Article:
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Digital Divide

Jennifer Rowsell, Professor of Education, University of Bristol, United Kingdom
Ernest Morrell, Coyle Professor in Literacy Education, University of Notre Dame, IN


  • To highlight, illustrate, elucidate, and ideally eliminate digital divide issues for K–12 educators

What Is It?

Digital divide is a phrase applied to gaps in access and ownership of technologies and Wi-Fi access across populations.

Why Is It Effective?

The reality is that people living in poverty do not have the same technological affordances as their more affluent peers and, often, do not have access to or ownership of the technologies themselves. When students have limited to no internet and screen access, no technology or screen use, and no way of keeping up with other students in the class, a condition exists that Jones (2013) described as "normalized class-privileged lives" (p. 218). That is, there is a privileged class assumption that all students have access to Wi-Fi and technologies when, in fact, students from economically disadvantaged families do not.

By highlighting, addressing, and complicating digital divide issues, educators and administrators can start to put measures in place to bridge the gap between the haves and the have-nots or, as Dolan (2016) expresses it, the cans and cannots. Avoidance of technology and digital literacies only widens the gap between the haves and have-nots, or the cans and cannots. Moreover, when students have no access at home and no experience with the internet in class, the potential for an even larger disparity looms.

The most promising research focuses more on ways that schools are providing meaningful access (Morrell & Rowsell, 2019) and engaging in responsive pedagogical practices around multimodal texts and digital tools and technologies. These texts almost always have two or more modes in play (i.e., they are multimodal).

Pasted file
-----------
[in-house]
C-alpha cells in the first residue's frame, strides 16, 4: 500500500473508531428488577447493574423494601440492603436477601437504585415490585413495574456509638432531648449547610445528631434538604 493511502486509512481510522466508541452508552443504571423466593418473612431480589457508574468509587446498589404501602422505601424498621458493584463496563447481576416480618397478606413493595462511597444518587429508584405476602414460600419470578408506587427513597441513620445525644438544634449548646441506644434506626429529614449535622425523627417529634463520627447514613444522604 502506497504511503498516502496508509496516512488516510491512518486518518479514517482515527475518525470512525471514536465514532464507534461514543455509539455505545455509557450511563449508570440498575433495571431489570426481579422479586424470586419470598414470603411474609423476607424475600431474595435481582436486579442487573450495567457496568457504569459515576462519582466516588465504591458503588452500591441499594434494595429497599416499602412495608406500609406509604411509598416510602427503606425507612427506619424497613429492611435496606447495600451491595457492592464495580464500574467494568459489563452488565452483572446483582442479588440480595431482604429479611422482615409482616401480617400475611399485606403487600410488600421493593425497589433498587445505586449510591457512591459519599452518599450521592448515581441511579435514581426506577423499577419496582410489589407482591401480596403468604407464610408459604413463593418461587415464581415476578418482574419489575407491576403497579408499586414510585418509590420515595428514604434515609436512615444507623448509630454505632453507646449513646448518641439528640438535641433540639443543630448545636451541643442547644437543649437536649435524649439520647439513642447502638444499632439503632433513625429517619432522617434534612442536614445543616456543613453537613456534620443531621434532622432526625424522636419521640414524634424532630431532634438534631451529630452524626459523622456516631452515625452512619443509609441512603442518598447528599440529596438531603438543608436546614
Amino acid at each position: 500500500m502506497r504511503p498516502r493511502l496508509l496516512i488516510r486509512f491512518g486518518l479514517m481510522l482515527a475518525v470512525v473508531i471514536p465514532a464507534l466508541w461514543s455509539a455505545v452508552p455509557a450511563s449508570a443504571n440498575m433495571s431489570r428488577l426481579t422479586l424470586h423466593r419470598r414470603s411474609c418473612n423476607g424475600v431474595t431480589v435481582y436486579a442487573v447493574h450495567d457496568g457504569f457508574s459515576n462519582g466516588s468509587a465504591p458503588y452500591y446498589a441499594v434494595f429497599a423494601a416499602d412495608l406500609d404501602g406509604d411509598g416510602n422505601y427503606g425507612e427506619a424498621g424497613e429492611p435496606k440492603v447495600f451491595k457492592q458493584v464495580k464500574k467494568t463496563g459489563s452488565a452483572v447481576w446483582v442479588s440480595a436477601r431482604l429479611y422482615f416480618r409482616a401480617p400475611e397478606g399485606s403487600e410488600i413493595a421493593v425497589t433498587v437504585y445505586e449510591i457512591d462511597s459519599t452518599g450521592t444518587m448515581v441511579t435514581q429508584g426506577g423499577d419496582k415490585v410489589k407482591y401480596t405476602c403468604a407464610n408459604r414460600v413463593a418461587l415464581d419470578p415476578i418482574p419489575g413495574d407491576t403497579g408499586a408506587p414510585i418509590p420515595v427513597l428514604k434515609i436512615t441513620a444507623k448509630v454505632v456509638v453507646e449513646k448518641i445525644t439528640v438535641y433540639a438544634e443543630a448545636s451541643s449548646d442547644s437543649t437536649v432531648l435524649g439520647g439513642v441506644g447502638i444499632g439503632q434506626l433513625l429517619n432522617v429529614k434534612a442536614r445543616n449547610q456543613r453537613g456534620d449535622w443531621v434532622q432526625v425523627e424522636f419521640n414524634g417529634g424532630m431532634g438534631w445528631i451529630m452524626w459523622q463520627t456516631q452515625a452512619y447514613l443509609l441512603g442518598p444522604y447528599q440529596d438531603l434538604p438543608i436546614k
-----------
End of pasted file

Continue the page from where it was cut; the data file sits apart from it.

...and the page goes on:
How Do You Do It?

There are several key areas that need to be addressed to bridge the divide:

  • Equitable access to hardware, software, the internet, and technology support within schools
  • How frequently students and teachers use technology in the classroom and for what purposes they are using technology
  • Whether student users know how to access and navigate Information and Communication Technology (ICT) for their personal empowerment (Ritzhaupt, Liu, Dawson, & Barron, 2013)

Multimodality is a belief that communication demands a broader conception of literacy using two or more modes of representation. As much as possible, have students use and design texts with two or more modes of representation and expression (Rowsell et al., 2018) and experiment with makerspace and problem-solving approaches to teaching and learning (Halverson & Sheridan, 2014).

How Do You Start?

Teachers and school and community leaders can encourage and promote involvement from families and caregivers in curbing the digital divide. This begins with sharing resources that people have in their homes and by providing programs that offer greater access to technologies and Wi-Fi. Ways to get started include the following: